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Ask Paul: How much will we need for an income of $90k a year?

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Q. We're hoping to retire in our early 50s - my wife is 46 and I'm 47. We both work full time with a combined income of $200,000 before tax, and hope to save at least $30,000 each year.

We still have a few more years of private school fees to pay; we have no debt and currently have just over $1 million in super (combined), plus a further $830,000 in other savings (shares, managed funds).

We estimate we'd need to have about $2.4 million to fund our retirement, and that would include super, which we won't be able to touch for many years. We also think we'd require $80,000-$90,000 a year in retirement.

Our biggest concern is that we'd run out of money. Would we be in a position to retire in about five years?

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A. Interesting question, Paul. The answer gets down to a debate about investment returns.

Looking back over decades it is reasonable, I would argue, to assume returns of around 4%-5% above inflation from a globally diversified pool of assets.

So if you had $2.4 million in assets, a 4%-5% return would give you an income of $90,000-$120,000.

This is historically very do-able. It would also protect your portfolio in line with inflation.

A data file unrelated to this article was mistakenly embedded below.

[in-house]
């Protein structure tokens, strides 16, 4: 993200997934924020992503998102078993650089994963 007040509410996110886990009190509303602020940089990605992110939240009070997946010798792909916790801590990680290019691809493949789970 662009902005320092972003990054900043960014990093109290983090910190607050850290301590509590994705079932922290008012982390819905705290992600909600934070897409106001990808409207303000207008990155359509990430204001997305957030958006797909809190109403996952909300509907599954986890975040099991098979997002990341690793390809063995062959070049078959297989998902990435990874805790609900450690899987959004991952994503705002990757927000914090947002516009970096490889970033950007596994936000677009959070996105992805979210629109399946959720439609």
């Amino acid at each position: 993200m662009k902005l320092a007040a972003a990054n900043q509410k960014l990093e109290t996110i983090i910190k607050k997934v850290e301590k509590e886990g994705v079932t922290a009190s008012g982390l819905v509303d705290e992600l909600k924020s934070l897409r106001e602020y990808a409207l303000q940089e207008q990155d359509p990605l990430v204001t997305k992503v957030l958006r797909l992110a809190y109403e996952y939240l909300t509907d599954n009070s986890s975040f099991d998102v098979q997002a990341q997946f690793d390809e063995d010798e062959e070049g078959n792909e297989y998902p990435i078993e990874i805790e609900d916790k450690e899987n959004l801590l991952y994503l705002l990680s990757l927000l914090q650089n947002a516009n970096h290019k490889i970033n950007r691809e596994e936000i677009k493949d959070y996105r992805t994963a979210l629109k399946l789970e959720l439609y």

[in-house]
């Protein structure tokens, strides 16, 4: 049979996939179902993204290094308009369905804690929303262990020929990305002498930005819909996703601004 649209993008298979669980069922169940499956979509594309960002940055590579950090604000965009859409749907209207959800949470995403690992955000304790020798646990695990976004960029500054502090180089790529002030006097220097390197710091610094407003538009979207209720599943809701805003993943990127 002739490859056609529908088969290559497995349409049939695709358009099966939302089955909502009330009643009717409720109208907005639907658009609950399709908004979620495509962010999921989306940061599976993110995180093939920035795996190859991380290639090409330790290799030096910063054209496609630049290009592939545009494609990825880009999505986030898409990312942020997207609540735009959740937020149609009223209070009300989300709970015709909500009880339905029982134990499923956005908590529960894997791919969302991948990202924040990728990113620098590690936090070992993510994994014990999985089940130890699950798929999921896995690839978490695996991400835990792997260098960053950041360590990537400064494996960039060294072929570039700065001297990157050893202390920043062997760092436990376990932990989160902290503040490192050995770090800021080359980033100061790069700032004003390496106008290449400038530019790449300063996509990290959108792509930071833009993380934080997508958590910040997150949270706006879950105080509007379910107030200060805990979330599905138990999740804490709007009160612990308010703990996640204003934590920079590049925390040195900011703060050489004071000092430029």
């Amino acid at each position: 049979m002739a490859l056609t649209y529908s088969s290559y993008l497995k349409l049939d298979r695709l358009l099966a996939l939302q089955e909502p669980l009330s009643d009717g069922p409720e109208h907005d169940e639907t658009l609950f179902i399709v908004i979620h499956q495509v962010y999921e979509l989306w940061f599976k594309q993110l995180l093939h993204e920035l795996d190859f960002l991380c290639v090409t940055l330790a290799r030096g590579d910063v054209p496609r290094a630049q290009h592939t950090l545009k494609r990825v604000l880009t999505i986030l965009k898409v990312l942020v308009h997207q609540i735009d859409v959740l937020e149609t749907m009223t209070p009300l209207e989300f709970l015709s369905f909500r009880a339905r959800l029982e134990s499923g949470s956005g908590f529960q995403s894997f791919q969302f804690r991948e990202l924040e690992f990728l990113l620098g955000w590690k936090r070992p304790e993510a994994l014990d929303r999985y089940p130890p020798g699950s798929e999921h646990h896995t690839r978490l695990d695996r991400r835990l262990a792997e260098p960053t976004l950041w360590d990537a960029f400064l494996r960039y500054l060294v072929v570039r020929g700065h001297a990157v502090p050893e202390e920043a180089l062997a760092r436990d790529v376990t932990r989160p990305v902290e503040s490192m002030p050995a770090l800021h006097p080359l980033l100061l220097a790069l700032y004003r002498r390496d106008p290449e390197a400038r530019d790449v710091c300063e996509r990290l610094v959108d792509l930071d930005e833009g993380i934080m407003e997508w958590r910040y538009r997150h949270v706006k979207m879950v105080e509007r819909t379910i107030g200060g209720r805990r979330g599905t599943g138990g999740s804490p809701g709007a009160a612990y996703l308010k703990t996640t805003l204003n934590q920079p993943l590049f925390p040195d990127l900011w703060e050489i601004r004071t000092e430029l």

The challenge here is whether drawing, let's say $90,000, out of $2.4 million would be sustainable over 30-plus years?

I can't give you any guarantees, but we can look at market history and it shows that a portfolio return of about 3.7%, the amount required to give you around $90,000 a year, is in fact pretty conservative.

So my opinion is that, yes, in around five years if you build up to about $2.4 million in assets, history says that drawing some $90,000 a year from this amount is sustainable.

How you do this in terms of tax and investment is really critical.

I strongly suggest that you talk to a professional fee-charging adviser, test these assumptions and build a plan to meet your future income needs.

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Paul Clitheroe AM is a respected financial adviser and Money's chairman and chief commentator. He is chair of the Australian Government Financial Literacy Board, and author of several personal finance books. Click here to email Paul your money question. Unfortunately Paul cannot respond to questions posted in the comments section.
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